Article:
All foods contain nutrients that are essential to fueling our bodies day in and day out. However, some foods contain more valuable nutrients than others! Learning how to assemble meals that help your body perform at its peak can help take the element of shame off the table during mealtime.
Food As Fuel
Have you ever felt guilty about putting gas into your car? It’s likely you have not. Your car needs fuel to drive down the road and certain fuels are better for certain cars than others. It’s the same with our bodies; we need food to fuel our active lives, and certain foods can help us run better than others. Food however, evokes a much larger spectrum of emotions than automobile gasoline.
We’ve all been there: you followed your diet all week. Your will-power has withstood “temptations” of pizza, soda, and ice cream. But then, on Saturday, in a moment of weakness, you eat a “bad food”. Then the feelings set in: guilt, shame, self-disgust. “Ugh! Why do I keep doing this?”
Emotions and Eating
Can you name a time when these negative thoughts were helpful? Many people think that the guilt or shame around certain food choices or body size will motivate healthier behaviors. The research shows the opposite effect. When we feel badly about ourselves because of our weight, we are more likely to overeat, avoid exercising, and less likely to work on our healthy eating behaviors. This shame can also increase risk of depression, anxiety, low self-esteem, and disordered eating (1,2).
Each person’s weight depends on a lot of different factors: our genes, our environment, and our overall well-being. Weight is not an indicator of our character or value (1).
Seeing Food and Ourselves Differently
Food becomes whatever we treat it as. If we call it a “temptation”, then we feel guilty if we eat it. For example, if we tell ourselves that we are “bad” if we eat a cupcake, then a cupcake becomes “bad” and we see ourselves as “bad” if we eat it. If we tell ourselves we “deserve” food if we exercise, then we start to see ourselves as “unworthy” if we don’t exercise, and withholding food from ourselves feels like a punishment for whatever circumstance kept us from being active.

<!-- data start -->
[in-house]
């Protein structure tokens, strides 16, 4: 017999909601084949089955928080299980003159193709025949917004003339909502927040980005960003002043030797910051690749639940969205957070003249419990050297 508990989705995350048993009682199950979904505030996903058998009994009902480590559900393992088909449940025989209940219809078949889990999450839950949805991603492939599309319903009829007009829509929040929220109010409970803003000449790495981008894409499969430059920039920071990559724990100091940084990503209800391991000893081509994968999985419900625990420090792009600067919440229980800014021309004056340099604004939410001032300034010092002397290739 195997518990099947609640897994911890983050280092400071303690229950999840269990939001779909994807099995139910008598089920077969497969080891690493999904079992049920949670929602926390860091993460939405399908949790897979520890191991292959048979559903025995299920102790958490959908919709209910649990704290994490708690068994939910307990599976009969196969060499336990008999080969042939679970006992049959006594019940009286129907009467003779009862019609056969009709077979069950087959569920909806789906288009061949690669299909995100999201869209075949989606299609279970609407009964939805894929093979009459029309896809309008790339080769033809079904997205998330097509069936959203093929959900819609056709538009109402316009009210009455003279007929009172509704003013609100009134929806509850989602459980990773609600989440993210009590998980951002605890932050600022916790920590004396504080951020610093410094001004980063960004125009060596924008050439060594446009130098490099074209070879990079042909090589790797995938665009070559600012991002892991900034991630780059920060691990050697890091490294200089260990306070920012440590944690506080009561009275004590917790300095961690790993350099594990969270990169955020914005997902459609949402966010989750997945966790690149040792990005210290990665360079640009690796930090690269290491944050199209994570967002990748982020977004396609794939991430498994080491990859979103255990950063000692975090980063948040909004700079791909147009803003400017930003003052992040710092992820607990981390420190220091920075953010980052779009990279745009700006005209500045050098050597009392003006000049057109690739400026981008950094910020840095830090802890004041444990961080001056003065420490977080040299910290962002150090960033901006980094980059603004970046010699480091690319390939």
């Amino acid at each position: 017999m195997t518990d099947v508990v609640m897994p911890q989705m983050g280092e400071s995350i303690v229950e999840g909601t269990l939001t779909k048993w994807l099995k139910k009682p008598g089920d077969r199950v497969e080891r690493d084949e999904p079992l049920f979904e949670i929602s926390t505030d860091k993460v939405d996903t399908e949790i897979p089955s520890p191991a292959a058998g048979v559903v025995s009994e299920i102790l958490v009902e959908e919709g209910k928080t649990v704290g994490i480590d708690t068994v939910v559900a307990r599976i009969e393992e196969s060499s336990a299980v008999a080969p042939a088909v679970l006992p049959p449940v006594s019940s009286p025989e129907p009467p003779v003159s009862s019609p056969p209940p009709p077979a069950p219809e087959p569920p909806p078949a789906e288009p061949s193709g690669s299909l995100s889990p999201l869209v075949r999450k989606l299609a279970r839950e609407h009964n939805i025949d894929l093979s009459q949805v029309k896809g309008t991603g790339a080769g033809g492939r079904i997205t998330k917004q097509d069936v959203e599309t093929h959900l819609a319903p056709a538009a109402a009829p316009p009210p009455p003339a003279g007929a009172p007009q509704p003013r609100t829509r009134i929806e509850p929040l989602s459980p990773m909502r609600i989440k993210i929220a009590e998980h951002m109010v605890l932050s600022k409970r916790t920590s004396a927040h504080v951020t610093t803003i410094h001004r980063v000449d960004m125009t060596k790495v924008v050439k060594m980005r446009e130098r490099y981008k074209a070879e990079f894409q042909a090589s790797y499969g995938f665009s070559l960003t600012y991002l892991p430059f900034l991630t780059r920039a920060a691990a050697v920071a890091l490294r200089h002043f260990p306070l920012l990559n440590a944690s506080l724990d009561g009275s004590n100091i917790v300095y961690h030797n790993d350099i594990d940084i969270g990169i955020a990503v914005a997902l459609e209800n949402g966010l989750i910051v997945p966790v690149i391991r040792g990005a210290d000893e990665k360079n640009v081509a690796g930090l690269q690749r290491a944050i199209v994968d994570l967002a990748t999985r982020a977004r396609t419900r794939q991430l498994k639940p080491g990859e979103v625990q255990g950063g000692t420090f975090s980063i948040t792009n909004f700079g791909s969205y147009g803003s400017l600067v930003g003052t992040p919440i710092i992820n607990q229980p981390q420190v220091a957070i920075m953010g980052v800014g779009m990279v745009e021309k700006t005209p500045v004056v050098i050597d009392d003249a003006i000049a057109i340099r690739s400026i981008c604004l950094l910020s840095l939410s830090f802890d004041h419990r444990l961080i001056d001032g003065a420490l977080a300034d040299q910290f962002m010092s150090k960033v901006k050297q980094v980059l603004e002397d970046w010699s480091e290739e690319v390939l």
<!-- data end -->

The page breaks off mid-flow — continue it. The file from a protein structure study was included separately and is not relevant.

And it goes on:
On the other hand, if we use food as a tool and as a type of fuel that keeps us healthy and strong, then we can free up our energy to live our lives the way we want. A cupcake becomes just a cupcake, and a chicken salad becomes just a chicken salad. One of them has few nutrients and may leave us hungry and the other has many nutrients and will keep us full longer. Each choice has a different outcome, but neither has any power to make us feel ashamed. Rather than food controlling us, we control food and keep it within the balance of our lifestyle.
Taking Shame off the Table
Almost everyone has a lot on their plate. One thing we can take off is food-shame. Learning to do this takes time and practice. Start with the terminology you use to refer to your food and your choices. Instead of saying, “cupcakes are bad but chicken salads are good”, try “cupcakes only give me energy for a short time, but salads keep me energized through the afternoon”. Instead of saying, “I’m an overeater” try, “I am working on eating portion sizes that don’t make me feel uncomfortably full”. Instead of saying, “I can’t have that”, try, “I’m choosing to have this instead”.
Rephrasing the way we talk about food and food choices has the potential to lead to better feelings around meal and snack times. By practicing more constructive attitudes towards our food behaviors, we can give ourselves the chance to relax when we eat, and we empower ourselves to choose the foods that help us cruise towards our goals.
- Dennett, C. The health impact of weight stigma. Today’s Dietitian. Jan 2018;20(1):24-28.
- Puhl RM, Moss-Racusin CA, Schwartz MB. Internalization of weight bias: implications for binge eating and emotional well-being. Obesity (Silver Spring). 2007;15(1):19-23.